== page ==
6. lemonlime
    lemonlime
    FreeC8675 wrote:
    ..I think it would be interesting to see if an older PC has lower amounts of phantom load compared to newer rigs. Your desktops seem to show that, but maybe an Intel Vs. AMD system or ATI Vs. Nvidia comparison would have greater disparity?

    Good question. I have an old Mac G4 and a P3 that I can dig up. I'll see if I can find some time to test them. I know that the PSU plays a big factor in phantom draw, especially when shut off via the switch. When switched on, with the PC off, it is a combination of the motherboard and PSU.
  7. Garg
    Garg Here's a calculation of what LL's phantom power draw might cost a month:

    0.107 Kilowatts * $0.07/kilowatt-hour * 24 hours * 30 days = $5.39 USD.

    Using 7 cents per kilowatt hour as the average price. Your experience may vary.
  8. kayeirene thanks for the information this is very informative!
  9. Colin Just looking at the 2 internet devices...WiFi and Cable modem, I think I'll look into a combo dealy. Just that would half the power usage, kinda.
  10. Elliott I use something like this: <a href="http://www.amazon.com/gp/product/B001GQ2W6W?ie=UTF8&tag=icrontic-20&linkCode=as2&camp=1789&creative=390957&creativeASIN=B001GQ2W6W">Belkin BG108000-04 Conserve Energy Saving Surge Strip</a><img src="http://www.assoc-amazon.com/e/ir?t=icrontic-20&l=as2&o=1&a=B001GQ2W6W"; width="1" height="1" border="0" alt="" style="border:none !important; margin:0px !important;" />, for most of my electronics. It's pretty convenient.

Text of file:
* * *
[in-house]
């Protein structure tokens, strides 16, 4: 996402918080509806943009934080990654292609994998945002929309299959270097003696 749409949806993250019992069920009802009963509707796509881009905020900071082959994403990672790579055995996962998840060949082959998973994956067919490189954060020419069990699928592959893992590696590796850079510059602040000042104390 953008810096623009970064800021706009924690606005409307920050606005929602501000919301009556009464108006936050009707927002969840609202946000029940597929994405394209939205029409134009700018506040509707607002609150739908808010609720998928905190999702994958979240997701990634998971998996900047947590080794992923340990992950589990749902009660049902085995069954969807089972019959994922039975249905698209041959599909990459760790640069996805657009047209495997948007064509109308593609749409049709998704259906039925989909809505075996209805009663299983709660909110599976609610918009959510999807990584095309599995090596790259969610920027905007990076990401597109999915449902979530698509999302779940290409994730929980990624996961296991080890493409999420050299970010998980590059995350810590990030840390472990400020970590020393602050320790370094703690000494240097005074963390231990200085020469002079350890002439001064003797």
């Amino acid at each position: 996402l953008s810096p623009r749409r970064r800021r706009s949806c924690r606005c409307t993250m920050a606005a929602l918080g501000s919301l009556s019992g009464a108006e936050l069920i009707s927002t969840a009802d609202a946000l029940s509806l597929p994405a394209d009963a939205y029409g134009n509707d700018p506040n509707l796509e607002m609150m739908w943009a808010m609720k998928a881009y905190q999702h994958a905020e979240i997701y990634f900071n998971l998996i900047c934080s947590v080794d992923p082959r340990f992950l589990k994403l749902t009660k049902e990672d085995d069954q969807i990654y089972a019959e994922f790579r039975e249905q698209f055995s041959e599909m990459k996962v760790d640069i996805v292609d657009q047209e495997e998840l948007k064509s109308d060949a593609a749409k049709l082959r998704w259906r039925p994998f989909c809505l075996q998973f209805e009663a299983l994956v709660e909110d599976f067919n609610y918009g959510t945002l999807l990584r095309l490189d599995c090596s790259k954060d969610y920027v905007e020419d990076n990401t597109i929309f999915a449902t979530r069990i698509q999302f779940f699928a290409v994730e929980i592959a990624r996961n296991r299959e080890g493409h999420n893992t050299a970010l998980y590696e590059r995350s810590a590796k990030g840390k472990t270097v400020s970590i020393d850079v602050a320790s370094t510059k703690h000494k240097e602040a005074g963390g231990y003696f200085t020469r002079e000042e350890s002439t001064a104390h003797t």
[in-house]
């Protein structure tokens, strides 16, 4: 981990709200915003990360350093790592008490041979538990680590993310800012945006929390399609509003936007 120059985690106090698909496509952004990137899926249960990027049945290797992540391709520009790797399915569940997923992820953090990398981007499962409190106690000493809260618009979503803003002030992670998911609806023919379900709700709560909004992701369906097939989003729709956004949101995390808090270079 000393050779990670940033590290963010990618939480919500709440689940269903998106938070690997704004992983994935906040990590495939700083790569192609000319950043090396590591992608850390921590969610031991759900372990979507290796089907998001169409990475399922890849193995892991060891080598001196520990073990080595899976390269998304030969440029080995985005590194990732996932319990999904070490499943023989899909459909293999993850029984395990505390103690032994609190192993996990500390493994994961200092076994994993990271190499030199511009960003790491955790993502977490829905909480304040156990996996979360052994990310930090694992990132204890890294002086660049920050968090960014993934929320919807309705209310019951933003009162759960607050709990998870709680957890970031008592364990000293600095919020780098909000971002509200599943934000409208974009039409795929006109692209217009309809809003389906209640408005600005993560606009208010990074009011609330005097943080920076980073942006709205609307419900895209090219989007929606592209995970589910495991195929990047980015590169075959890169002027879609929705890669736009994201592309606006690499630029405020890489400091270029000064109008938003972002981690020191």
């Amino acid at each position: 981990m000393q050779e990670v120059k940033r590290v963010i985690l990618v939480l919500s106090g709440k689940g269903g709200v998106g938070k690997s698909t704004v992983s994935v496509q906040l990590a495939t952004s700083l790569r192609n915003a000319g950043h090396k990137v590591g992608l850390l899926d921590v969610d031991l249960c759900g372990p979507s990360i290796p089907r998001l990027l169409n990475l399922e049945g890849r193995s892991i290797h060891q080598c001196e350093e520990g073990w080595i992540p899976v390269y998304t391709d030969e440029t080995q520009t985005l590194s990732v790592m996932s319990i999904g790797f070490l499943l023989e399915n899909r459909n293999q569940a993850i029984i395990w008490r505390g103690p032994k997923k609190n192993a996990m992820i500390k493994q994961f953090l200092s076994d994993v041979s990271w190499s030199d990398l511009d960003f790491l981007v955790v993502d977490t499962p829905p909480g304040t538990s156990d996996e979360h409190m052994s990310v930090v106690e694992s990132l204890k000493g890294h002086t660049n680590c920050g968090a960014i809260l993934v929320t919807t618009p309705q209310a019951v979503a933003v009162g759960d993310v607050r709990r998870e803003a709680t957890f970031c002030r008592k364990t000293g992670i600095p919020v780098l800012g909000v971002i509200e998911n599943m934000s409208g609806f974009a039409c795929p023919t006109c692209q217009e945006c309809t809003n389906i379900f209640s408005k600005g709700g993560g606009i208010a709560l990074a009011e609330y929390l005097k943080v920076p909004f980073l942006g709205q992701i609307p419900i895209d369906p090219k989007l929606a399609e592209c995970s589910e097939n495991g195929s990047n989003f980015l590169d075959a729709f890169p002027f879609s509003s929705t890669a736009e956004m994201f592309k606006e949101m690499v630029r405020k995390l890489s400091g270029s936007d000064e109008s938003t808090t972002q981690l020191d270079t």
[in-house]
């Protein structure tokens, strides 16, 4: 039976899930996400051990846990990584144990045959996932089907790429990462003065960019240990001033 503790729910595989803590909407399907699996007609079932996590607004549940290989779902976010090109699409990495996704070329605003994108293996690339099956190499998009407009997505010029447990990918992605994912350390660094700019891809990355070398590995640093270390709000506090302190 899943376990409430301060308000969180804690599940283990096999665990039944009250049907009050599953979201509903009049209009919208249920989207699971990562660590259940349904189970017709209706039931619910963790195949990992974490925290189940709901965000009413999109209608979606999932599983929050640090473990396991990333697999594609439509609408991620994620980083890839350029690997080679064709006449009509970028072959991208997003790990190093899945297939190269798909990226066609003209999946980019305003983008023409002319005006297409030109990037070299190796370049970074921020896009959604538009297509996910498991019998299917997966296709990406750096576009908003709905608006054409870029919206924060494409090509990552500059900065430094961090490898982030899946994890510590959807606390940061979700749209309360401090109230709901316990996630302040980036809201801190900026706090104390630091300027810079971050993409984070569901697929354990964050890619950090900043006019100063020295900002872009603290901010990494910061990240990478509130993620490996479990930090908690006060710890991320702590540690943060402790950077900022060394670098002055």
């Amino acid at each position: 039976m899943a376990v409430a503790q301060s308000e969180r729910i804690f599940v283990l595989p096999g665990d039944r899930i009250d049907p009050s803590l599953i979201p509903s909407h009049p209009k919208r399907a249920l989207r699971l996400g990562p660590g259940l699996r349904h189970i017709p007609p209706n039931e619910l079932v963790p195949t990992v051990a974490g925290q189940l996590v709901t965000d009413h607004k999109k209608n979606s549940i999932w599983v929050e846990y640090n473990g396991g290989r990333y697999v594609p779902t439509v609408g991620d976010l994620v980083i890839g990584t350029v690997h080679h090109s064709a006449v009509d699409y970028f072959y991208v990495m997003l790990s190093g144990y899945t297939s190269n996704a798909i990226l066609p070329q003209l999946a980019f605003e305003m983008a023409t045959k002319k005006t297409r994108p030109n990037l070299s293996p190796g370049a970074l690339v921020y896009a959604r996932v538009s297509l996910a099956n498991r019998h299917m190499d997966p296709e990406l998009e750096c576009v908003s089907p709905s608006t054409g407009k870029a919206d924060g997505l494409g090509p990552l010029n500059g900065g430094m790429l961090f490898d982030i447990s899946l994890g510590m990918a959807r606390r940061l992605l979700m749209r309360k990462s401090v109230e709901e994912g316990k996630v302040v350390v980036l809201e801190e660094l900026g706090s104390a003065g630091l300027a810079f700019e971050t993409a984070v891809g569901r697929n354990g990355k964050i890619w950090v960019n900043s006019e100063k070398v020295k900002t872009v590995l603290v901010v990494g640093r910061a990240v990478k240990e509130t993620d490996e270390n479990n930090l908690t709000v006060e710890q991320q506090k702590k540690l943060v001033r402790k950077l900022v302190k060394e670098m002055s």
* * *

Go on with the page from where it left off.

11. Ian I put a lot of things on power bars like computers and TVs. You can hit the kill switch on the power bar when you are not using it.

    I recently got a remote powerbar which I can hit a the kill switch remotely and that switch is a wireless lightswitch which you can stick on the wall. Im pretty sure the powerbar idles as well but probably not near as much as my computer, speakers, and monitor which I have all attached to it.
  12. primesuspect
    primesuspect
    Elliott wrote:
    I use something like this: <a href="http://www.amazon.com/gp/product/B001GQ2W6W?ie=UTF8&tag=icrontic-20&linkCode=as2&camp=1789&creative=390957&creativeASIN=B001GQ2W6W">Belkin BG108000-04 Conserve Energy Saving Surge Strip</a><img src="http://www.assoc-amazon.com/e/ir?t=icrontic-20&l=as2&o=1&a=B001GQ2W6W"; width="1" height="1" border="0" alt="" style="border:none !important; margin:0px !important;" />, for most of my electronics. It's pretty convenient.